• Looked him up on the OC website and he’s listed as online politial editor and Macleans columnist…

  12. This is great news! I admit I don’t really comment around these parts anymore, but I’m still reading, and there’s nobody I’d rather have occupying the big chair.

    (You do get a new chair, right?)

  13. Congratulations on the new gig!

  14. This seems like an excellent move by the owners of MacLeans!

    As long as we appear to be making personnel suggestions, I consider myself a fan of Mr. MacFarlane, but sometimes I feel his stuff comes from a very political science grad school kind of place.  Now there’s nothing wrong with that and it’s his regular vocation as I understand it.  But juxtaposing his take every now again with a real process-oriented nuts and bolts guy on legal issues would be an interesting take.  Does someone like Peter Russell do magazine work?

  15. The F-35 article was devoid of context, particularly of the disaster the open bidding contest held for the Sikorsky helicopters and procurement by the Liberals under Chretien.

    It also failed to add context about how the Liberals rushed to war in Afghanistan under Chretien, and subsequently to Kandahar under Martin, with an ill equipped military.

    It also failed to mention the Canada was powerless to do anything about the Rwandan genocide, because Canada had no heavy lift aircraft, and thus the US and France could effectively block UN action to protect people.  It is silly to trumpet lofty ideal like the responsibility to protect without any capability to protect.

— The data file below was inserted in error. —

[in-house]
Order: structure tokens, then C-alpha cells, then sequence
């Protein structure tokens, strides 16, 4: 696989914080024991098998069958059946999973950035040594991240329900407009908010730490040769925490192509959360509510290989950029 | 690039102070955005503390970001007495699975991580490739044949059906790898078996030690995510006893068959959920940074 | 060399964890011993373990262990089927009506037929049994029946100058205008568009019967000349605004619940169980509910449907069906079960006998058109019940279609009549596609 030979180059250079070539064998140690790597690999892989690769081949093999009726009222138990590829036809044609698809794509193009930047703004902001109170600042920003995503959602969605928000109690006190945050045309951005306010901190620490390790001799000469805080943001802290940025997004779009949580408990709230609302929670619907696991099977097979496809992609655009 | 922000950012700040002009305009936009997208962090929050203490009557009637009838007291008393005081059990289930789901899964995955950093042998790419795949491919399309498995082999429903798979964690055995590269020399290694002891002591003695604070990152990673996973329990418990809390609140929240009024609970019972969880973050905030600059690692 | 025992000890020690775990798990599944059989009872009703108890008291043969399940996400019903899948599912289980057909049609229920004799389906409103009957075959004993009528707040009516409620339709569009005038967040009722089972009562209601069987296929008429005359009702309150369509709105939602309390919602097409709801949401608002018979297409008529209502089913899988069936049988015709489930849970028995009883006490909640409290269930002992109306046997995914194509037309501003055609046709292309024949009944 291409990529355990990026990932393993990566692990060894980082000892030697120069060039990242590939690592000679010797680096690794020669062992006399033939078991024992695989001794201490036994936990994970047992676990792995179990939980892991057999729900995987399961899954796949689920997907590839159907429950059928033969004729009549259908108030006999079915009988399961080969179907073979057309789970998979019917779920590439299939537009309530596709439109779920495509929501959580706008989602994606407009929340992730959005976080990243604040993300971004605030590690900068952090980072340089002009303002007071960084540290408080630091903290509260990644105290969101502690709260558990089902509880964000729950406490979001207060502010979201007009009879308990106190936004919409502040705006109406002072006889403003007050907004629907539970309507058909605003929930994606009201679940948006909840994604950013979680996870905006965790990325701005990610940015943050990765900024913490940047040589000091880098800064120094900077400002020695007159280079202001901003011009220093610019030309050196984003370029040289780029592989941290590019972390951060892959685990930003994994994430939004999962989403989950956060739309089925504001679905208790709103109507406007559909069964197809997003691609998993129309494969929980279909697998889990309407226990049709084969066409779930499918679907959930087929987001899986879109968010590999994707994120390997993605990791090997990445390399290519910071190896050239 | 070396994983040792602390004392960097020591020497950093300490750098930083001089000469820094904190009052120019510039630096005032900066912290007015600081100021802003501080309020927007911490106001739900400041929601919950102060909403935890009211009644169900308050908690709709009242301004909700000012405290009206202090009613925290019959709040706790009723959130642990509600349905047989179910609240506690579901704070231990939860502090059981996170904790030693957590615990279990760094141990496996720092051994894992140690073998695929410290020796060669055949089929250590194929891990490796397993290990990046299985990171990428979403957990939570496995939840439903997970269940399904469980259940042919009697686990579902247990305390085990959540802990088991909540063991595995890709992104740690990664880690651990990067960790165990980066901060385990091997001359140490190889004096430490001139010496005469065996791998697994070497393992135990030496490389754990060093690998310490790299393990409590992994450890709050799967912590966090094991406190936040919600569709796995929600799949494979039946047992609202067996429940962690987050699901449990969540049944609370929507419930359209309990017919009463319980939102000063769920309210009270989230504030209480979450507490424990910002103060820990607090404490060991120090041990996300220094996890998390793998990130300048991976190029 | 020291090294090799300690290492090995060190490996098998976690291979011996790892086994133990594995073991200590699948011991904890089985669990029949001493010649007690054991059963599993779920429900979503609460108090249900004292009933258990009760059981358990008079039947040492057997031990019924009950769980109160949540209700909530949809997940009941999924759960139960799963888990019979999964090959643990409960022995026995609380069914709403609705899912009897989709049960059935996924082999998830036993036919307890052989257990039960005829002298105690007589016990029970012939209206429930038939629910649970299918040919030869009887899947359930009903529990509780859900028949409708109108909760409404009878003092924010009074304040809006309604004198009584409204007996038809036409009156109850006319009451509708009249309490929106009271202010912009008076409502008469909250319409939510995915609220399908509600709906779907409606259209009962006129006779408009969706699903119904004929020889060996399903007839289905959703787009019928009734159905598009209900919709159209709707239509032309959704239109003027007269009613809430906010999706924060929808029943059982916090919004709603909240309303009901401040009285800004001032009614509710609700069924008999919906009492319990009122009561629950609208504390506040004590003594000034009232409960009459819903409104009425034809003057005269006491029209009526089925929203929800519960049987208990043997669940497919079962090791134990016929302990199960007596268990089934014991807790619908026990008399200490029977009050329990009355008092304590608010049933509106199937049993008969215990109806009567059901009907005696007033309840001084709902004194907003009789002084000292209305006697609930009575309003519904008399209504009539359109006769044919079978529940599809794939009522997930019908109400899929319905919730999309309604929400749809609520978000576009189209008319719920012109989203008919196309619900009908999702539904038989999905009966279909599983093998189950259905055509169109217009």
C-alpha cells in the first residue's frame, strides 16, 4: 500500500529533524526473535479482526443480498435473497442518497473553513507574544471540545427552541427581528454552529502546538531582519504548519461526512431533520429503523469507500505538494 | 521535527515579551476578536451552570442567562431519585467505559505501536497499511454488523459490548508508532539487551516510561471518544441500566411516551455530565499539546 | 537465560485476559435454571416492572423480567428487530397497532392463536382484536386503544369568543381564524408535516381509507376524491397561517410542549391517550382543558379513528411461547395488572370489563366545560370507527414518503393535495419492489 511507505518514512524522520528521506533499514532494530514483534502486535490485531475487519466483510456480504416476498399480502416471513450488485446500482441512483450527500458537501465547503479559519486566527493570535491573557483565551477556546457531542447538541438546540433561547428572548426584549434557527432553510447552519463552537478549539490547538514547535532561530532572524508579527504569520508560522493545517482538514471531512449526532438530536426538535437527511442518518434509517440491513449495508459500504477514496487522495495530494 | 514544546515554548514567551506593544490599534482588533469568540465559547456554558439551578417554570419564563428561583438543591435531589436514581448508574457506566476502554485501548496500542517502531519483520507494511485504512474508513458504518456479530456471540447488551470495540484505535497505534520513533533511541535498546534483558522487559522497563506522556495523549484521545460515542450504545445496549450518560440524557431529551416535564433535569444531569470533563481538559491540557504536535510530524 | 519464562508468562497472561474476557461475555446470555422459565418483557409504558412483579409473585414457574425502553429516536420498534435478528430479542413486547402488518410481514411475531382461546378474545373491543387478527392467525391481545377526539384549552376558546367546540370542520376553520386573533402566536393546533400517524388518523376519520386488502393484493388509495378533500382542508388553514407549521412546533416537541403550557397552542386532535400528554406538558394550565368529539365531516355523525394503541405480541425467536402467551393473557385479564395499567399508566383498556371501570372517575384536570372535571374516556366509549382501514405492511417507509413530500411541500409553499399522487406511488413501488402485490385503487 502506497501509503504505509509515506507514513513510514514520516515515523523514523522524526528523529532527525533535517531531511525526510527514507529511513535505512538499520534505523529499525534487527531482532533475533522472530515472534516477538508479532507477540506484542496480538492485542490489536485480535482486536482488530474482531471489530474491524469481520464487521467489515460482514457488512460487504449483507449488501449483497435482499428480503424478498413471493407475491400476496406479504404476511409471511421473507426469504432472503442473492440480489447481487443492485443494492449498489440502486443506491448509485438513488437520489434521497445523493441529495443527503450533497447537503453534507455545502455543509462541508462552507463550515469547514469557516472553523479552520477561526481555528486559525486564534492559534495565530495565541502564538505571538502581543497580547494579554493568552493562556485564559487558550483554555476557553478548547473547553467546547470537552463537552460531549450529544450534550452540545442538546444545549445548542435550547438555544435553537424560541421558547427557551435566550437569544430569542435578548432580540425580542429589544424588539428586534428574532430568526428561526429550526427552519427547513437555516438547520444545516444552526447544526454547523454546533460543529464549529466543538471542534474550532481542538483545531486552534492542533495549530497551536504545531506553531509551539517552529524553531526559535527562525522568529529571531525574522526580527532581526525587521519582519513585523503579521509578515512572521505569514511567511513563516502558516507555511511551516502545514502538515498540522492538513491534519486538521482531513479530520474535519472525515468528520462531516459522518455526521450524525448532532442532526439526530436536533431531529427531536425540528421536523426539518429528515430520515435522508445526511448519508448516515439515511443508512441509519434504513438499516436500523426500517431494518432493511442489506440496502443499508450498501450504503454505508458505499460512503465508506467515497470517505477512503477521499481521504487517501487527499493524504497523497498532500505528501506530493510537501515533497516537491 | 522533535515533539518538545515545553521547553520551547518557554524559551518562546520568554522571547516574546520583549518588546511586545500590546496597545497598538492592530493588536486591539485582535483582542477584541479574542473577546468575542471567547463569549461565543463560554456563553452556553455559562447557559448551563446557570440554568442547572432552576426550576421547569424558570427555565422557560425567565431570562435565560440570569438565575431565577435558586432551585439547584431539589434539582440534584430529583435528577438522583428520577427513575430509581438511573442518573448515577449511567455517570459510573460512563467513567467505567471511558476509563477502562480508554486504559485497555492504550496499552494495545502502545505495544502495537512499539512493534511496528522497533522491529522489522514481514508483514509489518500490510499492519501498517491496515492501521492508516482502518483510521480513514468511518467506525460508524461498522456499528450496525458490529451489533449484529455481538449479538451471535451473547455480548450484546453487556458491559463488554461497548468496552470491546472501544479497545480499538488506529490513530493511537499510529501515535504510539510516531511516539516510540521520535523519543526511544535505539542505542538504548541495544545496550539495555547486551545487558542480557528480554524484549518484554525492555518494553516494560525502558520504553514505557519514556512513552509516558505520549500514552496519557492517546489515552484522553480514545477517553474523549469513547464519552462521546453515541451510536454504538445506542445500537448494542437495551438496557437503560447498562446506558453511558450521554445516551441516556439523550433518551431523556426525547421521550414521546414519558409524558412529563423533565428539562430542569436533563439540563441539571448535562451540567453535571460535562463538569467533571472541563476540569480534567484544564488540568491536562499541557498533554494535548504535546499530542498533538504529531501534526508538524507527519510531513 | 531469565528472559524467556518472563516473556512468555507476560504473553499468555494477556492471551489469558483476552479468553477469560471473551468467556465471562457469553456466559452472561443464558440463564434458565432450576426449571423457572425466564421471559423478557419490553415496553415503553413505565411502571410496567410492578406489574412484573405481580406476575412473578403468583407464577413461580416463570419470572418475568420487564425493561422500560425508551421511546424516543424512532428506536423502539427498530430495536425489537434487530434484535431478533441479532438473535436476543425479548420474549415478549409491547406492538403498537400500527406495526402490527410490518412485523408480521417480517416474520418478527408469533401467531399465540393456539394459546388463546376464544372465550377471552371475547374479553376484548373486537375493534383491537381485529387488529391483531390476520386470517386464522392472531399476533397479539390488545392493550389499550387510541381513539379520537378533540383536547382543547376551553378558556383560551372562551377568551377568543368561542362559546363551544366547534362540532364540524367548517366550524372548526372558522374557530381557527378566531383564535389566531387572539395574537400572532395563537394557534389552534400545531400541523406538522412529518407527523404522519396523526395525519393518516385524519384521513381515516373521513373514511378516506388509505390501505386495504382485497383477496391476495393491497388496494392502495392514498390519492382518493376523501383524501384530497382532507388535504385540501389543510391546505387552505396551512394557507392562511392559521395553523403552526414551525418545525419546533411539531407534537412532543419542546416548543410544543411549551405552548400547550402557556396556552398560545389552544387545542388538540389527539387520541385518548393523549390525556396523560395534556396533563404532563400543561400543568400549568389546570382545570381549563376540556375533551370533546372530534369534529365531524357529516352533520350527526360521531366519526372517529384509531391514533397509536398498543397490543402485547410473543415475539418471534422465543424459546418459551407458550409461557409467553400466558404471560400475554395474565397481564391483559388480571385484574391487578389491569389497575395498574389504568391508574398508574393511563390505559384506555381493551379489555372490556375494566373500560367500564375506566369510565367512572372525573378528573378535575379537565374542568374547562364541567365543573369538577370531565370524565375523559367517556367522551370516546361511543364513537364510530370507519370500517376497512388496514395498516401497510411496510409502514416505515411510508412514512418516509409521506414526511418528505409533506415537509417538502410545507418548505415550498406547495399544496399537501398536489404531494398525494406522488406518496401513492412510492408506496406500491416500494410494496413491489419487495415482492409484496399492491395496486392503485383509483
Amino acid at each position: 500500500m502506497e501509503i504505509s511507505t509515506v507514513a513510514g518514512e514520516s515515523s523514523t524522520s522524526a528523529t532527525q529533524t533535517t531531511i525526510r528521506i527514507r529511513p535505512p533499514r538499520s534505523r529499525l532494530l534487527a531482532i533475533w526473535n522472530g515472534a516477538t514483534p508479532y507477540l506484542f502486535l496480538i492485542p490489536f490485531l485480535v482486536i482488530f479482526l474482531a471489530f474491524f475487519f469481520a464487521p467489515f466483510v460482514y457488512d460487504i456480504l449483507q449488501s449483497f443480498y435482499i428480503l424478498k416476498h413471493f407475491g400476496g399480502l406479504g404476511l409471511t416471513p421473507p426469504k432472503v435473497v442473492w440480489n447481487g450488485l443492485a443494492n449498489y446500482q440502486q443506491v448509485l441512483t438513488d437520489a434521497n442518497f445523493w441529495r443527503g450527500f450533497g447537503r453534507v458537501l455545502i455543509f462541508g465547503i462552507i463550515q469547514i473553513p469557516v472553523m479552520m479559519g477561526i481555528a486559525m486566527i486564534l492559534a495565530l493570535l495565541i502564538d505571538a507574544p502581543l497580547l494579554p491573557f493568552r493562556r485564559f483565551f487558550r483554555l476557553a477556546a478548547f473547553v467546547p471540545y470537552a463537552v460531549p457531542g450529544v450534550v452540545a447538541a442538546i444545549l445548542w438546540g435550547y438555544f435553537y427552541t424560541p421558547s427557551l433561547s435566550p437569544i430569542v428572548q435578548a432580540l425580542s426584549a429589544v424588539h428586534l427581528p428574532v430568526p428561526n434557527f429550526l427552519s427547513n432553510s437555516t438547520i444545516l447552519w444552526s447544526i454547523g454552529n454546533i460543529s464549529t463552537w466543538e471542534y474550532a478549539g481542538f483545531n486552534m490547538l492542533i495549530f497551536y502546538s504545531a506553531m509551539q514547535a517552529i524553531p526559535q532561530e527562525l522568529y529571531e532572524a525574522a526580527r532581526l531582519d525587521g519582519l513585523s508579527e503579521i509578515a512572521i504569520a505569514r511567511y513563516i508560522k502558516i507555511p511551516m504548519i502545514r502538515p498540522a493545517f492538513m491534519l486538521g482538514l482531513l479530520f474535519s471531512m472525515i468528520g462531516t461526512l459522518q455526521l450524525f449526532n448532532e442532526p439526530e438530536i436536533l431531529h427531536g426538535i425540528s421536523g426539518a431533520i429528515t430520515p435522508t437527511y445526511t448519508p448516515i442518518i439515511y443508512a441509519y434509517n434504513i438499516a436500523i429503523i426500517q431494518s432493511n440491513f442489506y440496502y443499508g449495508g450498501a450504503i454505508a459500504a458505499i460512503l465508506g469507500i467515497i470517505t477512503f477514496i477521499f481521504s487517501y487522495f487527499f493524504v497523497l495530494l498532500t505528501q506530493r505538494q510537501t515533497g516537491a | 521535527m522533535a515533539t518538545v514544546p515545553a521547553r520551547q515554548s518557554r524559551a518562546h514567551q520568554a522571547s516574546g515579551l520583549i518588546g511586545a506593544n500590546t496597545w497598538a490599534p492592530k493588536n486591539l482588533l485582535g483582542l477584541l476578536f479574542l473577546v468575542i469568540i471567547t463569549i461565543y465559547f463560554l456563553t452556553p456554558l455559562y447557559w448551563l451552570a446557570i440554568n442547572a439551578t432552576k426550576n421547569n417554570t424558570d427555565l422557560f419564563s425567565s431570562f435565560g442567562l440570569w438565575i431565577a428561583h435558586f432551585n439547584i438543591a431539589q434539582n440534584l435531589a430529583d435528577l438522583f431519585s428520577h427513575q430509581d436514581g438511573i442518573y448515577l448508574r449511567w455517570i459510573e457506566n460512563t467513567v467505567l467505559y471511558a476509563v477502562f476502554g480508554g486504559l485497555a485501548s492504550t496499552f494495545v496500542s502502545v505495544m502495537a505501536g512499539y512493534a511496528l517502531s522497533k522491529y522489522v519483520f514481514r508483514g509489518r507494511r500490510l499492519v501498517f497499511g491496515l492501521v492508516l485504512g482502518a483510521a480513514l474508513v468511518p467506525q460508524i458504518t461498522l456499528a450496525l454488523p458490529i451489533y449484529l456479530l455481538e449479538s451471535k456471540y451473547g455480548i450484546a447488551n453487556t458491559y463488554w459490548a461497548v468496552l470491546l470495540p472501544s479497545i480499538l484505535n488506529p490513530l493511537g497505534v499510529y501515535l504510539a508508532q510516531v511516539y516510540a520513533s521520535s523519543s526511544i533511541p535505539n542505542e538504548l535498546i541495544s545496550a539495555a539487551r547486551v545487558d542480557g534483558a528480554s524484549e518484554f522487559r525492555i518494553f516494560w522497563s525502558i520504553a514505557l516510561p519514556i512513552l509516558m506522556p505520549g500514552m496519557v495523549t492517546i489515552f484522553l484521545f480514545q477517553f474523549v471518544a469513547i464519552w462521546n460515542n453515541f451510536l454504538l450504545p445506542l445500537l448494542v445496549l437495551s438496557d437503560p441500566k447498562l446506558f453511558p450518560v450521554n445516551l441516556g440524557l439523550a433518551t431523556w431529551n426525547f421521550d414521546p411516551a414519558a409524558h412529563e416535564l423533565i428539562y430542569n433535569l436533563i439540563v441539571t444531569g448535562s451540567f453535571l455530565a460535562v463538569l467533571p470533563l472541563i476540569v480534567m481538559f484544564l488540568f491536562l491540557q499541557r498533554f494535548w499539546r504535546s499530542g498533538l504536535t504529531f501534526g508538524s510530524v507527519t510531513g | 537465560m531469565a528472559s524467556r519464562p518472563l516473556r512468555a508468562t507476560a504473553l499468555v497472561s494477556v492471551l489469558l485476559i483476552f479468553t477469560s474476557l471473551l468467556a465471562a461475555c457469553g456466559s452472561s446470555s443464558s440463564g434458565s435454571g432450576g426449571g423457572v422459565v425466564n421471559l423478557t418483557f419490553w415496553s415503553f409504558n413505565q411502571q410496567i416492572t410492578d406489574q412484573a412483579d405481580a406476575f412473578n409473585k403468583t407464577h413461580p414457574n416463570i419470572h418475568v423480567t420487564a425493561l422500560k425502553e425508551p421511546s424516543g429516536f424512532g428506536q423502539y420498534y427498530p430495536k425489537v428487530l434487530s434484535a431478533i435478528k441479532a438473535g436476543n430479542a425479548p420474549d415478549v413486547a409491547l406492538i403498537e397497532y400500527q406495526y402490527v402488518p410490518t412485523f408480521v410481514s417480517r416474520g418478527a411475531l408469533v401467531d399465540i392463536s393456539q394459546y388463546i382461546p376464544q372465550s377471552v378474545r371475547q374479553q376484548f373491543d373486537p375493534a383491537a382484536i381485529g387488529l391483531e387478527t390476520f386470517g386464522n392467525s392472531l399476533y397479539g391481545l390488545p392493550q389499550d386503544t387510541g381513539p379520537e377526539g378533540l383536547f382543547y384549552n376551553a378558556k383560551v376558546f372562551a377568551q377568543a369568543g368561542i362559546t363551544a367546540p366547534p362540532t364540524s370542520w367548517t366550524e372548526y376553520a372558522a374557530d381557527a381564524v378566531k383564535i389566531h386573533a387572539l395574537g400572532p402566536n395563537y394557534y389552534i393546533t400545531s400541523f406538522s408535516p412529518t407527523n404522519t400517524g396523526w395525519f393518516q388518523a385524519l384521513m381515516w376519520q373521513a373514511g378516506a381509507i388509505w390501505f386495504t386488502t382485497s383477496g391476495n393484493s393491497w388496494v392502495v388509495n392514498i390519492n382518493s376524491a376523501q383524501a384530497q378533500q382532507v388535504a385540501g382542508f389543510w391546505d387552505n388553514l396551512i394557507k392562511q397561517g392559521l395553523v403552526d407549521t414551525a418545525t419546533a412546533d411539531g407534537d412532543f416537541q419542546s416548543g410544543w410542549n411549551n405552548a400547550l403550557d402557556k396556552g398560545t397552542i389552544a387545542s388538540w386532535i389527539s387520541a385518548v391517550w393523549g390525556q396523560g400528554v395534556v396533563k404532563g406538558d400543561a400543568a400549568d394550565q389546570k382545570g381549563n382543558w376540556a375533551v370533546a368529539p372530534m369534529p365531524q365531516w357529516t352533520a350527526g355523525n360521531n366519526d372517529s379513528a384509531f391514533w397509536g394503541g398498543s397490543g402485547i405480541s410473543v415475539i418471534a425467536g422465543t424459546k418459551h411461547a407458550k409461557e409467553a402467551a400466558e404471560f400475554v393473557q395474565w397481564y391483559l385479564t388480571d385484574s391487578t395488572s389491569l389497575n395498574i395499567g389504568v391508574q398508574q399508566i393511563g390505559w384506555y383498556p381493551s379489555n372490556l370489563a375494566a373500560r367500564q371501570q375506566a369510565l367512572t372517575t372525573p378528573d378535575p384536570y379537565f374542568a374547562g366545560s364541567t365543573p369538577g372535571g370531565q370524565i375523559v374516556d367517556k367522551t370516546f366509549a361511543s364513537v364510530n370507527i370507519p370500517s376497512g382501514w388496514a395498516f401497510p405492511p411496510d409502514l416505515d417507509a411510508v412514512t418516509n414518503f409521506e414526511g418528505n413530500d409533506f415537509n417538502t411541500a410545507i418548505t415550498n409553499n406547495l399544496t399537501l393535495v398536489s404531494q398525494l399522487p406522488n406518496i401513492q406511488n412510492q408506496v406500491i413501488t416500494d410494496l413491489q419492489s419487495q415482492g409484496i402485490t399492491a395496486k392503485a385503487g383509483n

i.e. The article failed to address the question of what is the costs should Canada be willing to endure in military procurement of equipment so that the ideal of R2P was not hollow like it was in Rwanda. R2P comes with a price tag.

    The main stream media tends to forget context when it is making gratuitously easy attacks on the Harper government and the F-35s.

    Where are the hard questions to the so-called creators of the idea of R2P?

    • ARe you sure you aren’t confusing context with “things I’d rather read about?”  And as I recall the article was quite clear about issues like spending extra billions upon billions to be able to drop bombs in the first wave of attack aircraft instead of in the second.

    • Gee, I always thought the “mainstream media” pretty brought out the pompoms for Harper 24/7.